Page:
A βIV-spectrin/CaMKII signaling complex is essential for membrane excitability in mice

Department of Internal Medicine, Division of Cardiovascular Medicine, University of Iowa Carver College of Medicine, Iowa City, Iowa 52242, USA.
The Journal of clinical investigation (Impact Factor: 13.77). 09/2010; 120(10):3508-19. DOI: 10.1172/JCI43621
Source: PubMed

ABSTRACT Ion channel function is fundamental to the existence of life. In metazoans, the coordinate activities of voltage-gated Na(+) channels underlie cellular excitability and control neuronal communication, cardiac excitation-contraction coupling, and skeletal muscle function. However, despite decades of research and linkage of Na(+) channel dysfunction with arrhythmia, epilepsy, and myotonia, little progress has been made toward understanding the fundamental processes that regulate this family of proteins. Here, we have identified β(IV)-spectrin as a multifunctional regulatory platform for Na(+) channels in mice. We found that β(IV)-spectrin targeted critical structural and regulatory proteins to excitable membranes in the heart and brain. Animal models harboring mutant β(IV)-spectrin alleles displayed aberrant cellular excitability and whole animal physiology. Moreover, we identified a regulatory mechanism for Na(+) channels, via direct phosphorylation by β(IV)-spectrin-targeted calcium/calmodulin-dependent kinase II (CaMKII). Collectively, our data define an unexpected but indispensable molecular platform that determines membrane excitability in the mouse heart and brain.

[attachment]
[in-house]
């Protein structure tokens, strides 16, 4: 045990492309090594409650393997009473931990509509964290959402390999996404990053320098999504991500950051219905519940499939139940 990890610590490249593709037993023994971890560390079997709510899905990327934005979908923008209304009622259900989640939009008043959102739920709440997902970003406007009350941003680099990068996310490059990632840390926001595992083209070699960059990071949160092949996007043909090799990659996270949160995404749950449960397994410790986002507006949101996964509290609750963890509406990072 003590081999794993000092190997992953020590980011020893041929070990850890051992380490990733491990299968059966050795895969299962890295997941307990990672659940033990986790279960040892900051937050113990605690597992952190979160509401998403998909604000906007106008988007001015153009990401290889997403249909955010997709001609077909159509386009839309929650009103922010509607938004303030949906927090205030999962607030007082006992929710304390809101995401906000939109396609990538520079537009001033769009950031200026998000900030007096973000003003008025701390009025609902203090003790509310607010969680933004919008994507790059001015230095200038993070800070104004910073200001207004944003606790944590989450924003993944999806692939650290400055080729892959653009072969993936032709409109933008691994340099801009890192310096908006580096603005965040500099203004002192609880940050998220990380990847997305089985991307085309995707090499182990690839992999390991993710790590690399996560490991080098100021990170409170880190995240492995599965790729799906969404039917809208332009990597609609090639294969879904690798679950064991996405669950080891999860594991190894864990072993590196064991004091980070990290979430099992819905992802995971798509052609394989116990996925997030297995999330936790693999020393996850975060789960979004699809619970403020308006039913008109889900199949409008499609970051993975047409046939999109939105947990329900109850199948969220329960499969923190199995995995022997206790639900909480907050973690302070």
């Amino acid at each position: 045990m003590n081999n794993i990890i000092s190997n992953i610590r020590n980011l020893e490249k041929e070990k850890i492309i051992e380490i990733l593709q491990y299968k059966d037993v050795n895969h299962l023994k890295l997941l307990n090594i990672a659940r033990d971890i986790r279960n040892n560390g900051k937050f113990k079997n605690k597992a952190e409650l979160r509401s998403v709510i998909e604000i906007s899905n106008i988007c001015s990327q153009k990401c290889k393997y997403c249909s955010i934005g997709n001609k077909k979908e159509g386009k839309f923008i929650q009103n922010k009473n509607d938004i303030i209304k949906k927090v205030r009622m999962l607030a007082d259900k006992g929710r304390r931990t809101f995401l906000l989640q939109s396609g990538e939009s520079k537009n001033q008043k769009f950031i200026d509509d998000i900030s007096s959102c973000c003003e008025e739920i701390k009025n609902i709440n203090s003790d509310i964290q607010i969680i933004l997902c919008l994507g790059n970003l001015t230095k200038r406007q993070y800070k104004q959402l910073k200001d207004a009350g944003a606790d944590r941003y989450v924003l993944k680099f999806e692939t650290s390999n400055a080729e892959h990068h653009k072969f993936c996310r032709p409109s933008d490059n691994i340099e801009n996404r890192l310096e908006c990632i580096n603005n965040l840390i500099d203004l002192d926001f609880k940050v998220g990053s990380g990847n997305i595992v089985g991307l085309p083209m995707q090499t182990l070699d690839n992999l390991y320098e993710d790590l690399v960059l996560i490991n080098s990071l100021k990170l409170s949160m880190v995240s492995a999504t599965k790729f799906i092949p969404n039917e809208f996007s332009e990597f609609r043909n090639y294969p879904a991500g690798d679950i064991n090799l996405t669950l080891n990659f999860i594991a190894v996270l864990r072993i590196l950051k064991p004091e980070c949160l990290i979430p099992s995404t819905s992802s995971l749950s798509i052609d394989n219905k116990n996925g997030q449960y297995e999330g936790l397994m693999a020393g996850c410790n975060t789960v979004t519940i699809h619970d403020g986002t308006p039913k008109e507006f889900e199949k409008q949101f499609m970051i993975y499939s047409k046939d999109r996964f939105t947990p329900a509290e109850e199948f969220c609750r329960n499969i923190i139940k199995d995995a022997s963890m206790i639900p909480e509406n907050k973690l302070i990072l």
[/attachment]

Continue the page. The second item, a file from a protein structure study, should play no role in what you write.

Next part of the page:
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Available from: Matthew Rasband, Sep 03, 2014
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    • "Residue Kinase SSI I NaL Comments Reference S516 CaMKII ← ↔ Ashpole et al. (2012) T594 CaMKII ← ↔ Ashpole et al. (2012) S571 CaMKII ← ↑ Basally phosphorylated by MS Hund et al. (2010), Koval et al. (2012), Marionneau et al. (2012) "
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    • "Application of TatCN21 on neurons inhibits the kinase but also reduces the level of kinase at synaptic sites (Sanhueza et al., 2011), decreases clustering in dendrites, and produces aggregates with polyribosomes (Tao- Cheng et al., 2013). CaMKIINtides also block interaction with densin (Jiao et al., 2011) and Cav2.1 calcium channels (Magupalli et al., 2013) and possibly with β IV -spectrin and other proteins (Hund et al., 2010). Finally, the biological function of CaMKIIN is not fully understood and it may directly affect cellular pathways unrelated to CaMKII inhibition or interference with its translocation. "
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    • "However, where and under what conditions hyperphosphorylation of Tau occurs remains unknown . Interestingly, several kinases have been reported to be enriched at the AIS including CK2 and CAMKII (Bréchet et al, 2008; Hund et al, 2010), but so far no phosphatase has been reported at the AIS. Schafer et al (2009) recently showed that neuronal injury leads to irreversible loss of the AIS and neuronal polarity. "
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